(director: Howard Hawks; screenwriters: from the play The Front Page by Ben Hecht and Charles MacArthur/Charles Lederer; cinematographer: Joseph Walker; editor: Gene Havlick; music: M. W. Stoloff; cast: Cary Grant (Walter Burns), Rosalind Russell (‘Hildy’ Johnson), Ralph Bellamy (Bruce Baldwin), Gene Lockhart (Sheriff Peter B. ‘Pinky’ Hartwell), Porter Hall (Murphy, reporter), Ernest Truex (Roy V. Bensinger, Tribune reporter), Abner Biberman (Louis, small-time hood), Frank Orth (Duffy, Morning Post copy editor), Helen Mack (Molly Malloy), John Qualen (Earl Williams), Clarence Kolb (Fred, the Mayor), Alma Kruger (Mrs. Baldwin, Bruce’s mother), Billy Gilbert (Joe Pettibone), Edwin Maxwell (Dr. Max J. Eggelhoffer), Regis Toomey (Sanders, reporter); Runtime: 92; MPAA Rating: NR; producer: Howard Hawks; Columbia Pictures; 1940)

“Cary Grant as the ruthless fast-talking sharpie newspaper editor gives one of his finest performances.”

Reviewed by Dennis Schwartz

A remake of Lewis Milestone’s 1931 The Front Page starring Pat O’Brien that is much better than the stagy original.One of the significant changes was to make O’Brien’s male reporter part into a female reporter, Hildy Johnson, played by Rosalind Russell, who is divorced from her smooth talking managing editor boss Walter Burns (Cary Grant) of the Morning Post–a Chicago tabloid. But he has not given up hope of remarrying her even though she’s slated to marry tomorrow in Albany the stable but dull insurance salesman Bruce Baldwin (Ralph Bellamy). It plays as an hilarious screwball comedy using as its theme ‘the battle of the sexes,’ and is perhaps the fastest dialogue film ever made (it uses overlapping dialogue, simultaneous conversations, rapid-fire delivery, sexual innuendo, sarcasm, workable gags, a frantic pace and a hard-hitting farcical script that also points its finger at political corruption, a questionable judicial system and satirizes journalists who would do anything to get a story). Cary Grant as the ruthless fast-talking sharpie newspaper editor gives one of his finest performances. It’s based on the play The Front Page by Ben Hecht and Charles MacArthur; Hecht’s usual collaborator Charles Lederer provides the spirited script.

Hildy returns after four months away from NYC, as she was busy getting a divorce and vacationing, to tell ex-hubby Walter in his office she’s catching the 4 o’clock train to Albany to marry Bruce tomorrow. Walter tempts her with a raise in salary to do one last story, a gallows case of a simpleminded man named Earl Williams (John Qualen) who killed a black policeman in the park and is being railroaded by City Hall into being executed so that the mayor can win the black votes in the upcoming election. Walter plays on her sense of justice to try and get a reprieve for a man wrongly convicted, and her journalistic instincts to run with a good story. Needing money for the upcoming marriage to the moderately salaried man, Hildy takes the job when Walter says he’ll take out a $100,000 life insurance policy on himself from her would-be husband (whose commission would be $2,500) and get her there on time to board the Albany train. With that agreed upon, Walter begins pulling out all his tricks in the book to keep the couple apart such as using pickpocket ‘Diamond’ Louie (Abner Biberman) to frame the upstanding Bruce by having him jailed for stealing his watch.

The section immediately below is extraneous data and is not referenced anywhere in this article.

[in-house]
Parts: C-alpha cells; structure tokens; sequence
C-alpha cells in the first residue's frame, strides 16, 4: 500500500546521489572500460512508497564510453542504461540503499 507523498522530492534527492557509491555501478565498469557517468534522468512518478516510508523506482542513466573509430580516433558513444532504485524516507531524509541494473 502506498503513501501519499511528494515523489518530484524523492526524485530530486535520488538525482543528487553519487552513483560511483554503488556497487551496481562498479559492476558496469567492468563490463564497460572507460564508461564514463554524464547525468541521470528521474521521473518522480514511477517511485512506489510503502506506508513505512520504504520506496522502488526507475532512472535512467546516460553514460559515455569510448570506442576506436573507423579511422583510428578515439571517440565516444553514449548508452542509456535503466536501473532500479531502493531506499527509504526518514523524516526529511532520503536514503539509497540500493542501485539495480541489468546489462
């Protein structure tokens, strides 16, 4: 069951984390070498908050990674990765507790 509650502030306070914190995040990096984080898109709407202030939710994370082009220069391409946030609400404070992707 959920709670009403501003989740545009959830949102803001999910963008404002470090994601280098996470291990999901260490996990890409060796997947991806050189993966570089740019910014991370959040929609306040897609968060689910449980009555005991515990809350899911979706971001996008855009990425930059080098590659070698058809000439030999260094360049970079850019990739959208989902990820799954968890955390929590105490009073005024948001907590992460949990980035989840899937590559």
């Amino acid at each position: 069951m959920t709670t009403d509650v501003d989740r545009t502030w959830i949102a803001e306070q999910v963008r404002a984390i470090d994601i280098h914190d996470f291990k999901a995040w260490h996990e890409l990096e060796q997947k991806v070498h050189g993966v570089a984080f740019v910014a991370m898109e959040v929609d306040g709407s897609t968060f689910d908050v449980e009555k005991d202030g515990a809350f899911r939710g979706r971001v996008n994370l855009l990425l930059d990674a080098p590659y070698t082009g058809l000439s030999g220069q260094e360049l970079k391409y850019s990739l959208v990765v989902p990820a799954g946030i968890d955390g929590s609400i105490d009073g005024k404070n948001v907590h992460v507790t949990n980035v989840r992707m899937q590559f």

Hildy works in the jail press-room, where she’s merrily greeted by a half-dozen or so cynical male reporters who look upon the hanging as a fun story that will sell papers. The fast-working Hildy bribes an official to get an interview with Earl, who mentions he’s not a radical as written about in the papers but was depressed because he lost his job and didn’t mean to shoot the cop–it was an accident. Molly Malloy, who was written up in the papers as the killer’s girlfriend, says she only met him once that day in the park and took him home, where the gentle man never even made a pass at her and told her his sad life story. She feels sorry for him, and that’s the only reason she came to see him. Sleazy Sheriff Peter B. ‘Pinky’ Hartwell (Gene Lockhart) is gleeful about tomorrow’s hanging and gives out tickets to the reporters who rib him for using the execution for his own purposes. The Mayor (Clarence Kolb) refuses to accept a reprieve from his political rival, the Governor, who has it delivered by his messenger Joe Pettibone (Billy Gilbert). The messenger’s offered a bribe of a better paying job and some cash to say he couldn’t get there on time and the Mayor orders the police to shoot to kill the escaped Earl. He escaped when the sheriff absurdly gave him his loaded gun to reenact the crime for the arrogant publicity-seeking court-appointed psychiatrist (Edwin Maxwell). It now becomes a question of what happens to Earl, who is being hidden in the press-room’s roll-top desk by Hildy to get an exclusive story, and if the tricky editor can stop the marriage and once again win back the woman he loves.

It’s a perfectly realized screwball comedy (both in the acting and in the script), the one the other such films shoot for when they’re aiming to make a masterpiece.